I have come to the conclusion that it will never stop – persons telling you angrily that today’s music is “garbage”. They will tell you, sometimes jabbing you in the chest to make their point, “The music from 30, 40 years ago – that was music, man; not this trash we have nowadays; just boom, boom, boom. What happened to all those great songs from the seventies? That was real music. When is it coming back?” The short answer is, “Don’t hold your breath. It’s not.”
The popular music you hear being played today is, as it has always been, an expressionof an appetite that goes with the times.
It’s not like classical music which does not follow the times. Beethoven sounds today like it did 80 years ago; 80 years from now, the same thing. Popular music is not that. Popular music is fundamentally a reflection of current (emphasis on the ‘current’) life styles and mores, it’s essentially driven by young people, and as those things change the music follows suit; much of popular music 30-40 years back was about contemplation or rumination; now it’s more about creating a vibe or a feeling usually to do with revelry or partying, whereas the music from 30 years ago reflected that earlier more benign time. Today, with the tempo of life speeded up and “instant” everything, and high energy, there isn’t much interest in the music of that previous time, which is why it’s not coming back. We are, as the music industry boys put it, in a different gear.
It struck me recently, driving past one of those mobile pirate CD sellers, with their audio going full bore (I wrote a note about it on my deskpad) that you hear only today’s music coming from them…wherever you see them, any time of day, whatever street, it’s the same thing; the beat driven energy push of now. The music from the earlier eras – the ballads and Latin rhythms, the calypso, soul, etc – almost none of that is heard on the street machines or on the chart-driven radio playlist. In the Caribbean broadcasts, you never hear Blakie or Gabby or Sparrow, even Shadow − listen to the radio or the TV all day; you never hear them. Merrymen, same thing. Tradewinds get some occasional play here only because I’m Guyanese. Even Eddy Grant, almost no play. Dennis deSouza? Zero. It’s all the modern pulse. When that earlier stuff is gone, the people from that time try to cling to it, but it’s essentially gone. A man stopped me some weeks back in a store in town − Tradewinds fanatic, he’s excited to meet me; he’s almost hopping on one foot. He has two kids, 10 and 11 or so, I would guess, and he’s trying to hype them up, calling the names of my songs, “this is the man”, he says; the kids obviously don’t know the songs and are looking at him blank. They haven’t a clue what he’s talking about. It made me laugh. He’s going like a marionette, and the two of them are standing there, mouth open, staring at him in a generation gap played out in real life.
A couple years ago, coming out of the National Park after flag-raising, a man carrying a child about four years old, brackled me as I was getting in my car. “Wait, wait, wait. Don’t move. Stay right deh.” He opens his cell phone with the free hand, and takes a picture. He says to the girl child. “Shake dis man hand. Shake dis man hand.” He said it twice. “Dis is Dave Martin. Dis is a Guyanese icon. When yuh mo’ big, yuh gun know he songs.” He gives me a hug, almost crushing the poor child, who is wide-eyed staring at her father. Of course, it is touching. This is one of my people spontaneously telling me that my music has become a part of his life – that is a powerful thing. You move away from those encounters with a spring in your step, but the hope in his comment is faint; the harsh reality is that his children will know the songs only if he keeps hammering them in his home or his car. In the world outside, that music, generally, is extinct. His children will not know Lord Funny, or Gabby, or David Rudder.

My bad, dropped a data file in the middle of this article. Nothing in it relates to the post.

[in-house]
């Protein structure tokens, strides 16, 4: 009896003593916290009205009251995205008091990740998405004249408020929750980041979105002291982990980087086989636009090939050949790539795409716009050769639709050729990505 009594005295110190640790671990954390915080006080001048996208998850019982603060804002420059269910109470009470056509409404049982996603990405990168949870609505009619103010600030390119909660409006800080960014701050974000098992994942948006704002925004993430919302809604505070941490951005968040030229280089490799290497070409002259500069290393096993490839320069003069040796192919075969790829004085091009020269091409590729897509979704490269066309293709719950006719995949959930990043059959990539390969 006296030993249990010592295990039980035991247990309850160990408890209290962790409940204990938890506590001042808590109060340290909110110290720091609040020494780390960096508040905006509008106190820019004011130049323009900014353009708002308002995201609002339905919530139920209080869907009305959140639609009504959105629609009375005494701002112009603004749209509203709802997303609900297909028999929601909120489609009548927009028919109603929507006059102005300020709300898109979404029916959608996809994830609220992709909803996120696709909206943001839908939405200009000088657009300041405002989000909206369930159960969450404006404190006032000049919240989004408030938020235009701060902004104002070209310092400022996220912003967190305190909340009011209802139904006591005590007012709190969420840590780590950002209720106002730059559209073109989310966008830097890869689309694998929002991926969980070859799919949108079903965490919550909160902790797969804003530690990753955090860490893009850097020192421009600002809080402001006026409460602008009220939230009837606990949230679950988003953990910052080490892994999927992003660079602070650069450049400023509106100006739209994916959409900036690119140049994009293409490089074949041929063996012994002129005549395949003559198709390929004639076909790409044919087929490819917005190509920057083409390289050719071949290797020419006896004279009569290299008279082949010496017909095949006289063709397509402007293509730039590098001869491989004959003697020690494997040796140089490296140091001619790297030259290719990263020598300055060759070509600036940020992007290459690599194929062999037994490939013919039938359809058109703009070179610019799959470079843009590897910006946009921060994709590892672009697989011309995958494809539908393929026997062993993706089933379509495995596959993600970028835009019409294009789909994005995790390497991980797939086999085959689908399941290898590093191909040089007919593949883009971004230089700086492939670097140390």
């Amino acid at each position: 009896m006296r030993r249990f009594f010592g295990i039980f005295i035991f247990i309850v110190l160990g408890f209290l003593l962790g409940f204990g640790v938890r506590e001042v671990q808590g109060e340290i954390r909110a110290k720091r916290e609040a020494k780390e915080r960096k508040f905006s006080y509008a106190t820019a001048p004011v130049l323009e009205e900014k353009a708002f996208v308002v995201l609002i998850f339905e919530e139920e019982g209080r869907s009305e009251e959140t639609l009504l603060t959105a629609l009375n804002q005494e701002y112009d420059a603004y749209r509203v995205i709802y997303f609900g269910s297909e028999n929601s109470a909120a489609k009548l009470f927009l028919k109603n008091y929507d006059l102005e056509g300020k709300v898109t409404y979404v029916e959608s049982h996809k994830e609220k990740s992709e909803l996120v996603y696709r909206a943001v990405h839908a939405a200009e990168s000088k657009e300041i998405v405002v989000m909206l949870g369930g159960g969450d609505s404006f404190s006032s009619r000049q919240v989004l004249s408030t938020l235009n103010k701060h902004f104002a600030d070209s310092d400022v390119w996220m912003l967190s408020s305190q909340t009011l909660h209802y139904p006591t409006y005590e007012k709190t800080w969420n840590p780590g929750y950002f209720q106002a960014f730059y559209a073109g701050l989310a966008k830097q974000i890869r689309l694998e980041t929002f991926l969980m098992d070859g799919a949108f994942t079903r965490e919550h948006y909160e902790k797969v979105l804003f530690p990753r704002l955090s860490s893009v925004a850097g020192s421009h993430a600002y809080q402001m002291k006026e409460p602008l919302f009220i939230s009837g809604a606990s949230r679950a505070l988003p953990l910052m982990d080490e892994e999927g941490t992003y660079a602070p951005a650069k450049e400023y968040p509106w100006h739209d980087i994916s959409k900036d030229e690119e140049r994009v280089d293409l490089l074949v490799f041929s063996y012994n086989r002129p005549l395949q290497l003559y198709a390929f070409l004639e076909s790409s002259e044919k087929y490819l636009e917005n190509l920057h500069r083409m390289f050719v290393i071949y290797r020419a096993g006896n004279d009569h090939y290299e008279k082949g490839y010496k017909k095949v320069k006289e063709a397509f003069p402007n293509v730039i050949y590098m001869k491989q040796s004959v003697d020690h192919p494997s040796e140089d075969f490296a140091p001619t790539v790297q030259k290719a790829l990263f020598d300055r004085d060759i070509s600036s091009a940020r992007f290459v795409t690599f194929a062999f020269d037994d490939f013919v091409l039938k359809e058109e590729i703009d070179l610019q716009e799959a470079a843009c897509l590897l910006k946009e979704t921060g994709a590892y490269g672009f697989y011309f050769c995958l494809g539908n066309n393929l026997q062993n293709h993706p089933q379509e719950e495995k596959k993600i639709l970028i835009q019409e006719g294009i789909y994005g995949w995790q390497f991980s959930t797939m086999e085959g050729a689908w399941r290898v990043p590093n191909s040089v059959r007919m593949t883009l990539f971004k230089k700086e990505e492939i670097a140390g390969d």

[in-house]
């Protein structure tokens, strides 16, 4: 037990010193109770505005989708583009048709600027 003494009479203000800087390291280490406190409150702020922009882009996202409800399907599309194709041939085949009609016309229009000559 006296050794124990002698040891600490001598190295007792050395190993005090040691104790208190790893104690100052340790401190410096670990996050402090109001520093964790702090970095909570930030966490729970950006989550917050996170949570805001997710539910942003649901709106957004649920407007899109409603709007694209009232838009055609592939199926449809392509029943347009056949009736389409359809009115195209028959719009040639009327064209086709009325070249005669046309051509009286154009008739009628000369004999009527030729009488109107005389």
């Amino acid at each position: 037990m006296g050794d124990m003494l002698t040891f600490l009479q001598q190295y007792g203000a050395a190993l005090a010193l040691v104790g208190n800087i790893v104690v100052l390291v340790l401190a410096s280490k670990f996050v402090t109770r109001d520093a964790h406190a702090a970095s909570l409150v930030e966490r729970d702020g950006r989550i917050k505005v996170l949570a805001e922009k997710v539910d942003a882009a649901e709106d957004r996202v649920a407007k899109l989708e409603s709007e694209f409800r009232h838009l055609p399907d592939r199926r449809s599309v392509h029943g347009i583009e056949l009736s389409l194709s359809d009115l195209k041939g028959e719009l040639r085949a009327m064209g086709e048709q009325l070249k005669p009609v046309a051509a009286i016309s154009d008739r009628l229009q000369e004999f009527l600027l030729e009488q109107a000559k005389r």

Examine all the efforts to hold onto “this old music”, as Sparrow rightly terms it; every one of them is a commercial failure. Producers put together these compilations of hits-gone-by, nicely packaged, sometimes digitally remastered, and attractively priced, but apart from a handful of senior citizens, and a few curious tourists, nobody buys them or pays attention to them. The radio stations ignore them. The pushcart vendors don’t play them. The DJs look at them as something from a museum; that may be a harsh word, but that’s essentially what they are.
Understand that I’m not bitter about this. I understand the shift and accept it. My point here is don’t hold your breath waiting for that style of music to be the rage again. The music recording studios and music production businesses are not pumping out that product anymore. The popular music they produce now reflects now, and rightly so. The folks who call it “garbage” are wrong. Yes, it’s stripped down, and it’s driven by drums and bass, and the lyrics don’t matter much – the whole thing is designed for partying – but that’s exactly what the young people market today wants. It’s simply supply meeting demand.
Now I’ve said this before in different ways but last week, yet again, somebody accosted me with the “garbage music of today” gripe, as if I was in a position to fix the problem. So I’m saying it again and for the last time – I hope. As is the case with the electric typewriters (when last have you seen one of those?), and phones with a dial, and 8-track tapes (young people don’t have a clue what I’m talking about), that music is from another time; a time that is no more. If you love that stuff, don’t go looking for it in today’s music; the stuff you love is history.